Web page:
Click on a picture to enlarge it

Snakes in Movies
Group Pages

All Movie Snakes
Must Die!
All Movie Snakes
Want to Kill You!
Dancing With Snakes
Giant Monster Snakes
Pet Snakes
Shooting Snakes
Snake Bites
Snake Charmers
Snake Face
Snake Fights
Snake People
Snake Pits
Snakes & Skulls
Snakes Run Amok
Snakes Used
as Weapons
Snakes Used
for Comedy
Snakes Used for
Food or Medicine
Snakes Used
Throwing and
Whipping Snakes

Kinds of Snakes
Black Mambas
Boas, Pythons,
and Anacondas
Unusual Species

Snakes Indoors
Snakes in Jungles
and Swamps
Snakes In Trees

Genres & Locations
Snakes In
Snakes in
Asian Movies
Herps in
Australian Movies
Herps in
James Bond Movies
Herps in
Silent Movies
Herps in
Spielberg Movies
Snakes in Movies
As You Like It (1936)
Spoiler Alert !

Some of these pictures and descriptions may give away plot details that you might not want to know before watching the film.
As You Like It As You Like It As You Like It
As You Like It As You Like It As You Like It
As You Like It As You Like It As You Like It
As You Like It As You Like It As You Like It

This early movie version of the Shakespeare play gives us the great "Seven ages of man" speech (All the world's a stage, etc.), a wrestling match, a gender reversal, a sarcastic fool with a funny hat, a fight with a lion, a triple wedding, and a snake scene, but for a musical comedy there is little music and less comedy in this movie. The costumes are silly, with tall pointed hats on the ladies and tights on the men, and the acting feels very outdated, though it was probably in style in the 1930s. The female lead, Rosalind, is barely intelligible due to Elisabeth Bergner's heavy Viennese accent. The one bright spot is that the male lead, Orlando, is played by Laurence Olivier, in his first Shakespeare film, who went on to become one of the most celebrated actors of his era. But I'm only here to talk about the snake scene. I've seen the play before, but the snake was never shown, it was only talked about. This movie actually shows us the snake, however briefly.

The plot is complex with a lot of characters, but all you need to know to understand the snake scene is that Rosalind and Celia are noblewomen who were banished to a forest where they disguise themselves as a man and a peasant, and Orlando's evil brother Oliver has Orlando banished to the same forest, but then he is banished there himself later on. Orlando and Rosalind are in love with each other, but Orlando doesn't recognize Rosalind because she's disguised as a man. That gives her the opportunity to have some fun with him.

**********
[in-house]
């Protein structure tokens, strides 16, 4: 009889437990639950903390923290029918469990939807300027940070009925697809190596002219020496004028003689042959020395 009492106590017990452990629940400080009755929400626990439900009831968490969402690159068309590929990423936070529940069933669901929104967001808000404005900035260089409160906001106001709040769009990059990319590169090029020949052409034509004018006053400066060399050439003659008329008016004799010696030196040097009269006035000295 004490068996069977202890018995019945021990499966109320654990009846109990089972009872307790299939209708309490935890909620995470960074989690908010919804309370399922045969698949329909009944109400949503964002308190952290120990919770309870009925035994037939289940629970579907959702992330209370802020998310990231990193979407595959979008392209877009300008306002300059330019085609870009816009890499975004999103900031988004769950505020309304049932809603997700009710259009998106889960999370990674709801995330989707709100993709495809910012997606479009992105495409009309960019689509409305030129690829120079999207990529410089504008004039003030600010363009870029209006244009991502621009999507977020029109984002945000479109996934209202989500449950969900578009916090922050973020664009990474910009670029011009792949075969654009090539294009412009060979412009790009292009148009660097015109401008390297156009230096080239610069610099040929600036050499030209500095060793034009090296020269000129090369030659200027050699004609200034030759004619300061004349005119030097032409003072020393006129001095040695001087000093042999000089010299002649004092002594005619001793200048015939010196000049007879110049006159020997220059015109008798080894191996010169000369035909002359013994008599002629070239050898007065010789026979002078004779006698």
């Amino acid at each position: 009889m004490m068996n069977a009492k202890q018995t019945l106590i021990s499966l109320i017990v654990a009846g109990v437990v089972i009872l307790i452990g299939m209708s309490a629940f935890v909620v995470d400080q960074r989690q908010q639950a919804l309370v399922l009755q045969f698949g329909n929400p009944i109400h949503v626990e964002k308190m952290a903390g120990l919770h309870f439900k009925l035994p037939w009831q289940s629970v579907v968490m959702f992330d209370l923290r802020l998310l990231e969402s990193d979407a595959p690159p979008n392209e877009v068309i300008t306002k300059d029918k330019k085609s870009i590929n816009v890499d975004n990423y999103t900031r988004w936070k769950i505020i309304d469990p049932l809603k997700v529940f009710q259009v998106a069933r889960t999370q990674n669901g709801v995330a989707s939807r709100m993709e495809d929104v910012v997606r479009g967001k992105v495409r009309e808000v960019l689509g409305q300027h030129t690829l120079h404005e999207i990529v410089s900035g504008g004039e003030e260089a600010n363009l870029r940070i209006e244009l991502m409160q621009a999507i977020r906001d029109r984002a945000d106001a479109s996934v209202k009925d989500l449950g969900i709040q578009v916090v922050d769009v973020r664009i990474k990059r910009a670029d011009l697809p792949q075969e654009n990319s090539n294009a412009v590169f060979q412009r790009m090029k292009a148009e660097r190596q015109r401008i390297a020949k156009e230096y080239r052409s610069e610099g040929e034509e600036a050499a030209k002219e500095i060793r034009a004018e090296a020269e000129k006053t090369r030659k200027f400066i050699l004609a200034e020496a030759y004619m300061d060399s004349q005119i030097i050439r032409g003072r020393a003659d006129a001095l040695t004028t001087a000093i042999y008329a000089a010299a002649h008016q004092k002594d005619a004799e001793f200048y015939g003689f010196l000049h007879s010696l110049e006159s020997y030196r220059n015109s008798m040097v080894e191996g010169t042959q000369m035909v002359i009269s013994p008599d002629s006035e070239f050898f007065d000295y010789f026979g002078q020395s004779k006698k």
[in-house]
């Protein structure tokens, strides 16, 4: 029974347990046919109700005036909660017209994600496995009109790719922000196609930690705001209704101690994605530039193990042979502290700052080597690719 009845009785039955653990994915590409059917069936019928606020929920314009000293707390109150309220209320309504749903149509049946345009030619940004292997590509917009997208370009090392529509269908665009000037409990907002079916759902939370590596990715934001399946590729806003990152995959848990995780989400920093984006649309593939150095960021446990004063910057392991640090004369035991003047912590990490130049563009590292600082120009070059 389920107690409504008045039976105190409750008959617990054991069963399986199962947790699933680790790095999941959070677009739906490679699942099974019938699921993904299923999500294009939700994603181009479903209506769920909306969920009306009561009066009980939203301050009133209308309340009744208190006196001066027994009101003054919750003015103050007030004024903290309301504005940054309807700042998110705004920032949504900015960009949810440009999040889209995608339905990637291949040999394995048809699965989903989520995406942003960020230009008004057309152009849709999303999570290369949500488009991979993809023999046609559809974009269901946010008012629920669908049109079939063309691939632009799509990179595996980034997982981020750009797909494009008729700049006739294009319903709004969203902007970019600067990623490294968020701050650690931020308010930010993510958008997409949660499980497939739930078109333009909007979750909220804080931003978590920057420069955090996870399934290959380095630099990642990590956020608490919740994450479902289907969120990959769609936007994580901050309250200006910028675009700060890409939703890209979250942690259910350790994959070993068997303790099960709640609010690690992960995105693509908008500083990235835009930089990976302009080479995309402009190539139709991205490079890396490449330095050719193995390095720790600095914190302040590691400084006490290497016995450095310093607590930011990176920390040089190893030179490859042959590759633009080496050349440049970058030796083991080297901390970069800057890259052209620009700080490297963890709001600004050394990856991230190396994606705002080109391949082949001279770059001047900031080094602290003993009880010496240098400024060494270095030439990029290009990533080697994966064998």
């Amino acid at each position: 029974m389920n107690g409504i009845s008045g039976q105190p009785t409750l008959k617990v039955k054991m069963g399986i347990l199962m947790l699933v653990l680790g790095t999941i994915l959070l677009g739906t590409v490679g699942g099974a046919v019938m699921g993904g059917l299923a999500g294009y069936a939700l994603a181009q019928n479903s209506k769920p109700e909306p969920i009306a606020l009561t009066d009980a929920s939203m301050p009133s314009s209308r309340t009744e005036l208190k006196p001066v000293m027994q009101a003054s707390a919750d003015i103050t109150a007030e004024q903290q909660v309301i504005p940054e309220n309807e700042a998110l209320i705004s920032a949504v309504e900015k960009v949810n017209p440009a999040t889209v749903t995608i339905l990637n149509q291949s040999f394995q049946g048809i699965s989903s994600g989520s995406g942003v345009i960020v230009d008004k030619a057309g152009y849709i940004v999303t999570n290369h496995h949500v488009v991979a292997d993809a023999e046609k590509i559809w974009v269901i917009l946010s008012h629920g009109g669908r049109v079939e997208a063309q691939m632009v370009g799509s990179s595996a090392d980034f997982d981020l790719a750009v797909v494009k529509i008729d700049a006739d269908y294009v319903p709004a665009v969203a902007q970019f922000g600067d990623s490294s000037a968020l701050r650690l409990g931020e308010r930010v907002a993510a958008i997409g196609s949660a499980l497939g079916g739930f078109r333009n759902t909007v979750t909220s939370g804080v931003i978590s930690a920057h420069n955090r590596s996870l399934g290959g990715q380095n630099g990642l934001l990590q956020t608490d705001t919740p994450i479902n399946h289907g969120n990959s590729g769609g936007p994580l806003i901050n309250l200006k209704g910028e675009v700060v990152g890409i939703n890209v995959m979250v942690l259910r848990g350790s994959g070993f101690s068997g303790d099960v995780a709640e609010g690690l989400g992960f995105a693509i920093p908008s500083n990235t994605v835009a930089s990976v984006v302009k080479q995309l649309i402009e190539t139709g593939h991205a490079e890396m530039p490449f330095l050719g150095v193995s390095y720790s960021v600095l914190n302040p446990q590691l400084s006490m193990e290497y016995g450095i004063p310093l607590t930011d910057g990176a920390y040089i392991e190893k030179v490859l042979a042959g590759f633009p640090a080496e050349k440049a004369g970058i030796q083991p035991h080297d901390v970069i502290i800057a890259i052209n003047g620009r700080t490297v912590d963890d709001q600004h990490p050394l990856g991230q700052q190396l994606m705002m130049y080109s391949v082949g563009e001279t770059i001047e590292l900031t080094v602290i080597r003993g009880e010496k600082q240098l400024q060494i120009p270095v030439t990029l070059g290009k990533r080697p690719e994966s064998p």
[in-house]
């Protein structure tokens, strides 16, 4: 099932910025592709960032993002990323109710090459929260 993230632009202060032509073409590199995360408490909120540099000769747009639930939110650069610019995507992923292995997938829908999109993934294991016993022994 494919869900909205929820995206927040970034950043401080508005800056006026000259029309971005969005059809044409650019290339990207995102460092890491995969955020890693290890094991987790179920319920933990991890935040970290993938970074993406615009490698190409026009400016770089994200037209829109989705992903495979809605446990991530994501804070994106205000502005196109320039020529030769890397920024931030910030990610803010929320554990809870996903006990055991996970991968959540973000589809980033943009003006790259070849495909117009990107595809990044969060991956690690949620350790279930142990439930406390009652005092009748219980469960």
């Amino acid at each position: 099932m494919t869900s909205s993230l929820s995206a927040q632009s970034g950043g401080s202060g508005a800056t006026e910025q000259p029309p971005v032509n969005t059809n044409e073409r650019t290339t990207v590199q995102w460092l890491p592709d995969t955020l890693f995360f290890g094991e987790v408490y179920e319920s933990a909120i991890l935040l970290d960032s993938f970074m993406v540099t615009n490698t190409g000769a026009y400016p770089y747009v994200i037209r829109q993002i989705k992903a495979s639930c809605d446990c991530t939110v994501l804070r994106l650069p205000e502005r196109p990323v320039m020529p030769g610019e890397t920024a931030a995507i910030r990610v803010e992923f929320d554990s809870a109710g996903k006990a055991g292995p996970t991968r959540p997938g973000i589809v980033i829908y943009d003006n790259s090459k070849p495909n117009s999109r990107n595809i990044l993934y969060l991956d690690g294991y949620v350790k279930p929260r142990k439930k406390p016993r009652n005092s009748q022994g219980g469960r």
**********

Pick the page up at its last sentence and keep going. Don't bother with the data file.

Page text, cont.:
The snake scene.

We see Orlando walking through the woods where he encounters his brother Oliver lying on the ground on his back with a large snake crawling over his neck. Then we see a lioness away. We are not sure what just occured until shortly later when we see Rosalind and Celia meet a strange man in the woods. The man is Oliver, and he tells them what happened: Orlando was walking in the woods when he sees his estranged brother Oliver lying on his back with a snake around his neck. The snake is frightened of Orlando and crawls away under a bush, where a lioness just happens to be crouched, waiting to eat Oliver. Orlando thinks about abandoning his brother, because he always treated Orlando so badly, but he eventually decides to help Oliver by fighting the lion. Then he brings his brother to his cave in the forest and provides him with food and clothing and entertainment. This kindness turns Oliver into a good man and a friend to his brother. The girls are so impressed with Oliver's transformation that Celia falls in love with him and then everybody gets married and the evil Duke gives his stolen throne back to his banished brother and everybody lives happily ever after, the end. Shakespeare knew how to please the crowd.

The snake is a live python, probably a Burmese Python.